Not long after he began working on Daphnis, Ravel wrote to a friend, “I have to tell you that I’ve just had an insane week: preparation of the libretto for a ballet to be performed for the next Russian season, work every night until three in the morning. Things are even more complicated because Fokine doesn’t know a word of French, and all I know of Russian is how to swear in it . . . you can imagine the atmosphere of these meetings.” Fokine eventually, and with some difficulty, moderated his viewpoint to align with Ravel’s version. Some years after the premiere of Daphnis and Chloe, Fokine wrote in his memoirs, “I loved the score from the first time I heard it . . . but I must admit that in some places I somehow felt a lack of virility which, in my opinion, was necessary for a projection of the world of antiquity.”
Ravel sketched out a one-act ballet in three scenes, or tableaux, which he described as “a choreographic symphony in three parts.” The first two tableaux proceeded relatively smoothly, but Ravel found himself stymied by the finale. Eighteen months passed before he was able to complete the music, which meant Diaghilev had to postpone his planned 1910 premiere until June of 1912.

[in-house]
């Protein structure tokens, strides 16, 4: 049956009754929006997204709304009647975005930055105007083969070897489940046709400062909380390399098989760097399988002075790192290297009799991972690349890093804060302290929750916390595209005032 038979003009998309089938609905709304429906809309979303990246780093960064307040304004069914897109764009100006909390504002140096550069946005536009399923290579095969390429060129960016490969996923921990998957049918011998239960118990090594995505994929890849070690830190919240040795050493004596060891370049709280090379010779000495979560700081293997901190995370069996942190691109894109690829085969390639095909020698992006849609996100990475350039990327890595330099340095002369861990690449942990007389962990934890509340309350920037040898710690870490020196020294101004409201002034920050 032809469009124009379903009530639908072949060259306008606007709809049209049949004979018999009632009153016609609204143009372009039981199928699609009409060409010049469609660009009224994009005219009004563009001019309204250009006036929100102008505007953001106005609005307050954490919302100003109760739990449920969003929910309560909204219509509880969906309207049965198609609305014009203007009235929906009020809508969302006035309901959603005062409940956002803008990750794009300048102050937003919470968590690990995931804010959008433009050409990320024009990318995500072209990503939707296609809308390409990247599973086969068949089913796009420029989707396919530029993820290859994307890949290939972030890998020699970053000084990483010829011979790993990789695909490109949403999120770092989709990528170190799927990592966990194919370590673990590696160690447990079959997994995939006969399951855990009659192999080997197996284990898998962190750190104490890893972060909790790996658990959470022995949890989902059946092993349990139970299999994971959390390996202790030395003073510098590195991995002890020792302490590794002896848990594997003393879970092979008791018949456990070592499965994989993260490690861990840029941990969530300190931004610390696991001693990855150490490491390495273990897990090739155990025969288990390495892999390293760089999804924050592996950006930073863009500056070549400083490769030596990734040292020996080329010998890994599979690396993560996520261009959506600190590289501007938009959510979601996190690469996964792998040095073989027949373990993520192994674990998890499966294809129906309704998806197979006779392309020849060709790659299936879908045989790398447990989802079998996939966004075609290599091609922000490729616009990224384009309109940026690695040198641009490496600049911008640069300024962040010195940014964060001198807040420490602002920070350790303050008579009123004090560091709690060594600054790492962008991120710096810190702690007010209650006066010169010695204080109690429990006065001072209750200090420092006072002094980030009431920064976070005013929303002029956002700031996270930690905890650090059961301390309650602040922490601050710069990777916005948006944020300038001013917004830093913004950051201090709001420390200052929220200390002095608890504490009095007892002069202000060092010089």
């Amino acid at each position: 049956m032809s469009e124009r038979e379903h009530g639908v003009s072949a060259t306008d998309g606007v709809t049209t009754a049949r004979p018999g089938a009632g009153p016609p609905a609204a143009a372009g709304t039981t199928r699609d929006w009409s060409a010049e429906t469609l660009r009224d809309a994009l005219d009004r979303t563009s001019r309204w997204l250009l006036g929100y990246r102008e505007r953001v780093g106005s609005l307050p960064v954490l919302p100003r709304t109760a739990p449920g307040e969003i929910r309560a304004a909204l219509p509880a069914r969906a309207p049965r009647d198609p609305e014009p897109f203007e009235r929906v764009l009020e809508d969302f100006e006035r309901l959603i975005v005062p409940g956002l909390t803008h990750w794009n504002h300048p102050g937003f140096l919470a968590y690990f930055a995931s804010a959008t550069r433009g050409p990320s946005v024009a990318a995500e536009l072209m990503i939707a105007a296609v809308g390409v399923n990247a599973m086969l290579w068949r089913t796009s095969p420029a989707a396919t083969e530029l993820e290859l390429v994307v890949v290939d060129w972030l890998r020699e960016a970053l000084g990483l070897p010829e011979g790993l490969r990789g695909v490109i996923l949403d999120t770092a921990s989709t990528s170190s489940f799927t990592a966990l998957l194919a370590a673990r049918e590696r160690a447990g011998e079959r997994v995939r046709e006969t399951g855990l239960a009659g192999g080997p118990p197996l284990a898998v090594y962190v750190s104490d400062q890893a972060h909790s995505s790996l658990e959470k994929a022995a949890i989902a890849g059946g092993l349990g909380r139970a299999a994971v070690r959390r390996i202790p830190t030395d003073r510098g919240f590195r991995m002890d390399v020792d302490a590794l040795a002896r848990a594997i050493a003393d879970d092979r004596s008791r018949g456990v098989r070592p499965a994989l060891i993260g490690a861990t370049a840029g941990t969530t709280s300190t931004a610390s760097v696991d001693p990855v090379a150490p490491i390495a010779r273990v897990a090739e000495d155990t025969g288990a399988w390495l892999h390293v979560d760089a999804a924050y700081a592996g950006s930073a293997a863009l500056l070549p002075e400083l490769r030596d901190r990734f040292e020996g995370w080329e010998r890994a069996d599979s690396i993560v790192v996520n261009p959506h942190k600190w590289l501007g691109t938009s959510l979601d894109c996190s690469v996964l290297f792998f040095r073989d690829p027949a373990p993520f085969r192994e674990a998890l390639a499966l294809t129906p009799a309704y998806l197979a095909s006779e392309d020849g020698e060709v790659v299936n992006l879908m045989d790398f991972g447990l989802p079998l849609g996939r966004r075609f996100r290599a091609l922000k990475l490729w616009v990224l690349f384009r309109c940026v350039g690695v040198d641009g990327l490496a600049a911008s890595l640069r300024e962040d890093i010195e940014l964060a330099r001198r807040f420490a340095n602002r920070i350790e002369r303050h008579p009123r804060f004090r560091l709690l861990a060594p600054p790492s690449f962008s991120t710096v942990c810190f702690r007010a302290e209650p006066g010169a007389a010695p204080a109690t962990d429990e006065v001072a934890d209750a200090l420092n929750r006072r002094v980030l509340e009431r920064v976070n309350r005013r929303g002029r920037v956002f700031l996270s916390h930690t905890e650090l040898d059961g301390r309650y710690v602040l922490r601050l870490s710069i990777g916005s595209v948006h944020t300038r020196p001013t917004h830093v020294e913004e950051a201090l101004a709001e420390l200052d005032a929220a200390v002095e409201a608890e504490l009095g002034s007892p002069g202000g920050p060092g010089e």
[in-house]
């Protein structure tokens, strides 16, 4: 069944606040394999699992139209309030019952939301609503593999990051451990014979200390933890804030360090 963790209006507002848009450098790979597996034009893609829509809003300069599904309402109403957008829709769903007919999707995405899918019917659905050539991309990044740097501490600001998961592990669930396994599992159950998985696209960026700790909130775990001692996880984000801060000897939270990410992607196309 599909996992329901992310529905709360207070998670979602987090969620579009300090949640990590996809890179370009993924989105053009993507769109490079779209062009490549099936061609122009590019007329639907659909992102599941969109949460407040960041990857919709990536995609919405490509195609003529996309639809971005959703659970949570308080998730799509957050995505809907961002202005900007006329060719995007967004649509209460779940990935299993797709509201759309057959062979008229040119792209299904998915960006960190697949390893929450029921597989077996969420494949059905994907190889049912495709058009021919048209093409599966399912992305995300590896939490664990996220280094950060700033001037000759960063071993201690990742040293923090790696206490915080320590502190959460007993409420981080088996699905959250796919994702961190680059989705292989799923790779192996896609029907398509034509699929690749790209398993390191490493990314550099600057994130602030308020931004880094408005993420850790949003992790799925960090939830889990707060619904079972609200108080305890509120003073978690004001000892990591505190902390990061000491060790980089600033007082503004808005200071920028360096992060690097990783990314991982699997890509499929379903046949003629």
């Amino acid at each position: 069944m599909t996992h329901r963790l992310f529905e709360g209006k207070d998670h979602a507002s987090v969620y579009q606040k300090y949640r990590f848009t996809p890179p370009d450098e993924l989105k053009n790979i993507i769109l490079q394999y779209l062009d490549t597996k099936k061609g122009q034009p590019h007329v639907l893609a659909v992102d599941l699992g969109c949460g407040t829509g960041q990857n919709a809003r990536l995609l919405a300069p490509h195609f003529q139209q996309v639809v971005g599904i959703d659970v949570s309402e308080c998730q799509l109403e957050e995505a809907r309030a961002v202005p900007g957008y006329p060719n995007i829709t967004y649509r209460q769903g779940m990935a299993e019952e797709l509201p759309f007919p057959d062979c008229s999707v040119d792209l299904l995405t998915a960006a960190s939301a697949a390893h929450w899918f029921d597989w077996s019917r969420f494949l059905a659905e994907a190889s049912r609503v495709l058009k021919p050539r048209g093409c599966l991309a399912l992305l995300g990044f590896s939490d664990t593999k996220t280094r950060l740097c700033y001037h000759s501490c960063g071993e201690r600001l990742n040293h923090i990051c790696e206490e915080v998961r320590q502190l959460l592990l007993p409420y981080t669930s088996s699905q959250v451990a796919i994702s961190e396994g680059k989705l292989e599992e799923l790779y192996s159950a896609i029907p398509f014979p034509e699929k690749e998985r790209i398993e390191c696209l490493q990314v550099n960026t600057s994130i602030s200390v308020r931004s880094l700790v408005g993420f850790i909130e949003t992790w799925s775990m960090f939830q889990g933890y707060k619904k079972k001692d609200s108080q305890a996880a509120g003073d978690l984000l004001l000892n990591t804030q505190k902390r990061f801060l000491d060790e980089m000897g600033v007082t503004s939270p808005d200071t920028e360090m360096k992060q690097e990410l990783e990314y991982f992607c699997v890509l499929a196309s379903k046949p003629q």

For his part, Diaghilev had such grave doubts about the “symphonic” nature of the score, fearing it unsuitable for ballet, that he considered scrapping the whole project; he thought the music heavy on atmosphere at the expense of action. Ravel’s belated completion of the score meant the dancers did not get enough rehearsals before the premiere. Even with sufficient time, Ravel’s music still presented formidable challenges: the dancers had difficulty with Ravel’s use of unconventional time signatures (7/4 and 5/4), as well as his penchant for off-beat accents and abrupt tempo changes. Add the fact that Diaghilev cut the original four scheduled performances to two, and it is no surprise that Daphnis and Chloe attained only moderate success as a ballet.